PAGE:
Aperture, ISO, or Shutter Speed?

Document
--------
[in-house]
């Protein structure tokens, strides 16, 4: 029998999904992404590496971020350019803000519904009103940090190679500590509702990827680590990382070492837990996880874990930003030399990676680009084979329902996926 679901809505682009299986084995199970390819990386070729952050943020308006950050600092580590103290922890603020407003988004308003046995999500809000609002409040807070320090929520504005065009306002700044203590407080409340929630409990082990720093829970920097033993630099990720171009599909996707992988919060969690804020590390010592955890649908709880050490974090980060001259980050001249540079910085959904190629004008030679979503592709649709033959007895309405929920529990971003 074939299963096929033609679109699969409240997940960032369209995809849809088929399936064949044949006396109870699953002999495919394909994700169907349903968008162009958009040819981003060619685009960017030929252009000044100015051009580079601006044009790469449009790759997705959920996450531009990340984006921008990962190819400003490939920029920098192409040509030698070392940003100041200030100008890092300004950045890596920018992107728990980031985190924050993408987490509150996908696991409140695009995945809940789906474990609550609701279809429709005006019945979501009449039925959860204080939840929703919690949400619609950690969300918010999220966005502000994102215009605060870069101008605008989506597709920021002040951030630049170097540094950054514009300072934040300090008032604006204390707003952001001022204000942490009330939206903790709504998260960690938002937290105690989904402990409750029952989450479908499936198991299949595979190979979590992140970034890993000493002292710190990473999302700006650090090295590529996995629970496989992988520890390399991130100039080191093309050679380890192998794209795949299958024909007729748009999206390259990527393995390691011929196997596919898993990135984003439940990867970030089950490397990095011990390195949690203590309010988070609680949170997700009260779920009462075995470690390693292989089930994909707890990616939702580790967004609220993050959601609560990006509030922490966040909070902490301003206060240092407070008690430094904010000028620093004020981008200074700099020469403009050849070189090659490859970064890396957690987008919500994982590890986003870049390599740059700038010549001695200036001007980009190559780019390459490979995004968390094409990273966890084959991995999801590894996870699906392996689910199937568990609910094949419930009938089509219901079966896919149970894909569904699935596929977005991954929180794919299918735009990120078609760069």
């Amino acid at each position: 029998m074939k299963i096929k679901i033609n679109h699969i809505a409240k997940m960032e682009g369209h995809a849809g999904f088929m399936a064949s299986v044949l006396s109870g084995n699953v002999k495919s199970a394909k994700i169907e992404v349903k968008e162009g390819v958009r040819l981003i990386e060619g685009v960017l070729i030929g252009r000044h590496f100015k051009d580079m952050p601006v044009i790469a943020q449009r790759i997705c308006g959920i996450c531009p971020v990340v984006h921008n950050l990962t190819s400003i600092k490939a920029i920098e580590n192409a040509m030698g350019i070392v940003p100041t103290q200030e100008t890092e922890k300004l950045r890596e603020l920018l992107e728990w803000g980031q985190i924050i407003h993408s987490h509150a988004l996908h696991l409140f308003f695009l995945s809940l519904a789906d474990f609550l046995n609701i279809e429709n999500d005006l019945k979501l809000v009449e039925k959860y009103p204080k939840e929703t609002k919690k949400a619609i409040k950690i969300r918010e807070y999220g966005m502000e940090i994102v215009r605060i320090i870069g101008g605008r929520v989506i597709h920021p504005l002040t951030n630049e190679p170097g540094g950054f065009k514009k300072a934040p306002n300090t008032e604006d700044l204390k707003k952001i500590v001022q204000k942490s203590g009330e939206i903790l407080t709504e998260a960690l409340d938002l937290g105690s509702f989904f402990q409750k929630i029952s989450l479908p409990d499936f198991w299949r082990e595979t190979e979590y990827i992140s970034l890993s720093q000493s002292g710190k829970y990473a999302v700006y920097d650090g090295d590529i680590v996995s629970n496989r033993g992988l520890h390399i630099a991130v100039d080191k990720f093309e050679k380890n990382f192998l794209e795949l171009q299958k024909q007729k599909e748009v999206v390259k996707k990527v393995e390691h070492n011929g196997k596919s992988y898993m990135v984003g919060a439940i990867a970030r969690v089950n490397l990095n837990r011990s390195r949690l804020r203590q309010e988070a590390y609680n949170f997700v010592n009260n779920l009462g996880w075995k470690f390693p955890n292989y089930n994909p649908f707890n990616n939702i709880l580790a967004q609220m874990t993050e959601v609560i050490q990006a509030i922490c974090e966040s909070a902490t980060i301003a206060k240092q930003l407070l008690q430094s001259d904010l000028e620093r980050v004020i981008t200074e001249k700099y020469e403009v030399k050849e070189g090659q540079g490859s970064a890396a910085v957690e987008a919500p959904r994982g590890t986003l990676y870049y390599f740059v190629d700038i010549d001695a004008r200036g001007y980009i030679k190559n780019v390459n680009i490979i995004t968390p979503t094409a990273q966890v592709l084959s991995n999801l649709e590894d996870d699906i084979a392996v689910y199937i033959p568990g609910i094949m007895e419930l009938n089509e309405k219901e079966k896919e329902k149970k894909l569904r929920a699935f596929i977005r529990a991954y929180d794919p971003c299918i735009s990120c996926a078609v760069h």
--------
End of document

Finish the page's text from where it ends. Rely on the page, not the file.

If you are new to photography or have just taken the plunge and gotten a camera with manual controls, you may be a little overwhelmed by the various options you can control. One of the biggest issues new photographers deal with is to nail the exposure in their photos. A major reason for this issue is the confusion they have to face when choosing between aperture values, ISO values, and shutter speeds, as all three have a direct effect on the exposure. Understanding Aperture and Shutter Speed The aperture number of your camera dictates how wide the aperture of your lens is open. The wider it is open, the more light the camera gets. But a wider aperture also causes your depth of field to be shallower, so it may not be ideal for landscape shots. The shutter speed of your camera defines how long the shutter of your camera stays open while capturing a photo. The longer it is open, the more light enters the sensor and the brighter your image is. But a longer shutter speed also causes moving objects to get blurred, so it may not be ideal for shooting action. Rely Lesser on the ISO The reason you should rely more on altering these options to get your perfect exposure as opposed to cranking up the ISO is because a higher ISO, while making your image considerably brighter, causes a lot of noise to creep into your photos. These days, cameras have much better processors than before and noise levels are kept in control till very high ISO numbers, but noise will still find a way into your photos the higher you take the ISO. So depending on the kind of shot you want, keeping in mind what kind of depth of field you’re looking for, try to rely more on the aperture value and shutter speed to get your shot, and keep your ISO to a level where you’re sure your camera can handle the noise.